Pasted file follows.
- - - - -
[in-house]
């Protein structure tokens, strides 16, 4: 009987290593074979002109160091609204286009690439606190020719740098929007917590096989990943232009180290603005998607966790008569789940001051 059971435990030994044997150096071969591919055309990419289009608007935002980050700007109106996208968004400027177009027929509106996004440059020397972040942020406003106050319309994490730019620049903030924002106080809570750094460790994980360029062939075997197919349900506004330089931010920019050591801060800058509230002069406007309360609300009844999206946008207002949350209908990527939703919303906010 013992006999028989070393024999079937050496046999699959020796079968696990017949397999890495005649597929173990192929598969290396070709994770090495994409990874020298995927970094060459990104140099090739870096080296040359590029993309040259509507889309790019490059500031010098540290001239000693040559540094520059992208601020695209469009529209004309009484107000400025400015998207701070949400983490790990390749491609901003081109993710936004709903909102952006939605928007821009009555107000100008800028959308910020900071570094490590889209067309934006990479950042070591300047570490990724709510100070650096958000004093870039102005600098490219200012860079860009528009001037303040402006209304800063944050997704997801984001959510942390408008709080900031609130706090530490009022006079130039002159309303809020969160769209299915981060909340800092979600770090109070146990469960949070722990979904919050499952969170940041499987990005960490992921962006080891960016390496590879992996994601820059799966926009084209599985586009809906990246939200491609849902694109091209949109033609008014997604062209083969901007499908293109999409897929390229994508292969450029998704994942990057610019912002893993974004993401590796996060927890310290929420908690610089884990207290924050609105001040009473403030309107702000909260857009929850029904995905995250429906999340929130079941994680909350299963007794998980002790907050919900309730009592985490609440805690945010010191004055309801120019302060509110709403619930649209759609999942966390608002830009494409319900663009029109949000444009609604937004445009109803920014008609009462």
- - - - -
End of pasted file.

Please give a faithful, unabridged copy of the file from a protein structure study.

[in-house]
């Protein structure tokens, strides 16, 4: 009987290593074979002109160091609204286009690439606190020719740098929007917590096989990943232009180290603005998607966790008569789940001051 059971435990030994044997150096071969591919055309990419289009608007935002980050700007109106996208968004400027177009027929509106996004440059020397972040942020406003106050319309994490730019620049903030924002106080809570750094460790994980360029062939075997197919349900506004330089931010920019050591801060800058509230002069406007309360609300009844999206946008207002949350209908990527939703919303906010 013992006999028989070393024999079937050496046999699959020796079968696990017949397999890495005649597929173990192929598969290396070709994770090495994409990874020298995927970094060459990104140099090739870096080296040359590029993309040259509507889309790019490059500031010098540290001239000693040559540094520059992208601020695209469009529209004309009484107000400025400015998207701070949400983490790990390749491609901003081109993710936004709903909102952006939605928007821009009555107000100008800028959308910020900071570094490590889209067309934006990479950042070591300047570490990724709510100070650096958000004093870039102005600098490219200012860079860009528009001037303040402006209304800063944050997704997801984001959510942390408008709080900031609130706090530490009022006079130039002159309303809020969160769209299915981060909340800092979600770090109070146990469960949070722990979904919050499952969170940041499987990005960490992921962006080891960016390496590879992996994601820059799966926009084209599985586009809906990246939200491609849902694109091209949109033609008014997604062209083969901007499908293109999409897929390229994508292969450029998704994942990057610019912002893993974004993401590796996060927890310290929420908690610089884990207290924050609105001040009473403030309107702000909260857009929850029904995905995250429906999340929130079941994680909350299963007794998980002790907050919900309730009592985490609440805690945010010191004055309801120019302060509110709403619930649209759609999942966390608002830009494409319900663009029109949000444009609604937004445009109803920014008609009462």